In Spite of Everything, 2017 Was a Good Year for Transportation
[Streetsblog Chicago editor John Greenfield publishes a weekly transportation column in the Chicago Reader. We syndicate the column on Streetsblog after it comes out.]
When I wrote my 2016 Reader year-in-review in the wake of Donald Trump’s election and the Republican proposal to eliminate all federal grants for sustainable transportation, I predicted, “ will likely have been the best transportation year Chicago sees for a while.”
Indeed, 2017 was a kidney stone of a year in many respects, wrapping up with the passage of Trump’s swamp-friendly tax bill, which will slash taxes for the wealthy and corporations while starving the federal government of revenue. So it’s likely that the GOP will try to follow through with their threat to gut funding for rail, pedestrian, and bike infrastructure in 2018. But for the moment, let’s comfort ourselves with the fact that 2017 was still a pretty good year for Chicago transportation, although it definitely had its ups and downs.
From a street safety perspective, the biggest news was the June release of the city’s long-awaited Vision Zero plan to eliminate all traffic deaths by 2026. But the program, which is currently focused on west side neighborhoods with high crash rates, soon sparked controversy as Slow Roll Chicago cofounder Oboi Reed called for eliminating the possibility of additional traffic policing in black and Latino communities. Reed also persuaded the Active Transportation Alliance to postpone its scheduled Vision Zero summit, arguing that its cost, location, and timing would discourage participation by west siders.
Meanwhile, five of Chicago’s seven on-street bike fatalities in 2017, up from six in 2016, took place on the west and near west sides. One case, the hit-and-run crash that killed Angelo Resto, 46, on the 3800 block of West August in Humboldt Park in December, is still unsolved. Local cyclists were also dismayed at the light sentence handed out in January 2017 to motorist Ryne San Hamel, who pled guilty to killing 26-year-old Groupon employee Bobby Cann on his bike in 2013 while drunk and speeding: a mere 10 days in jail.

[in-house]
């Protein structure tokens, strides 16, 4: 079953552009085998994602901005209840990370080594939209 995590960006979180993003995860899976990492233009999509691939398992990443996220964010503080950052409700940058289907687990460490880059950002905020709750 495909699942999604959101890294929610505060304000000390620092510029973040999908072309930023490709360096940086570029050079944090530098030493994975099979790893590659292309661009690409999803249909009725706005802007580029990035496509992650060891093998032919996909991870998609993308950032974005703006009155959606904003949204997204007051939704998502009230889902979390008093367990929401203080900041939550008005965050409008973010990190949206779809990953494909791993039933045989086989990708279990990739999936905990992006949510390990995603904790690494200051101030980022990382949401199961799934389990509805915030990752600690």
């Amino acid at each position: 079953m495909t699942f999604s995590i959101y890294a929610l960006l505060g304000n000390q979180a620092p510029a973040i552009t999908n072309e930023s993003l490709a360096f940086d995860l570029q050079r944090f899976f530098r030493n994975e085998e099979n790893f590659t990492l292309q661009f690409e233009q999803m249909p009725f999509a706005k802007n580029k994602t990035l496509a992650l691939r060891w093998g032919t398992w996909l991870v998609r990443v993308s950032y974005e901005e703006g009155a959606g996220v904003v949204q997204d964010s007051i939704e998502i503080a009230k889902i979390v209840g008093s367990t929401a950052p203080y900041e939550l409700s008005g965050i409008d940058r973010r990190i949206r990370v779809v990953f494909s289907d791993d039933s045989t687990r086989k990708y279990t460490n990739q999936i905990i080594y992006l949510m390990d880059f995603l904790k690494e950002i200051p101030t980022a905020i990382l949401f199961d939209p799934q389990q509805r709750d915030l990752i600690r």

One bright spot amidst these tragedies was City Council’s passage of an ordinance in July requiring truck safety mirrors and side guards – which help prevent pedestrians and cyclists from going under the wheels – on vehicles used by city contractors. The legislation, a response to four fatal truck-bike crashes in the region in 2016, should help save lives.
As for bike infrastructure, the Chicago Department of Transportation kept fairly busy in 2017, marking 21.6 miles of bikeways from Hegewisch to Edgewater. On the other hand, the west and southwest sides got almost nothing, save for some half-hearted protected bike lanes (the only PBLs built this year) on Polk in the Illinois Medical District and Loomis in Pilsen. The only protection from traffic offered by these bikeways is some sporadically placed plastic posts, and drivers are currently treating the curbside Polk lane like a parking lane.
Also annoying was the further delay of the $60 million-plus Navy Pier Flyover bike overpass project, which was already taking longer to complete than the Golden Gate Bridge. In October, CDOT acknowledged that it won’t be finished until mid 2019, half a year behind schedule.
Still, plenty of good bikeways debuted in 2017. In May CDOT opened the $65,000 Glenwood Greenway, legalizing two-way cycling on an already popular route through Uptown and Edgewater. Over the summer the department did a $253,000 makeover of the Milwaukee Avenue “Hipster Highway” corridor in Wicker Park / Bucktown, including experimental “dashed bike lanes” on the tight stretch between North and Division. The project also redesigned the chaotic North/Damen/Milwaukee “Crotch,” setting aside more space for people walking and biking.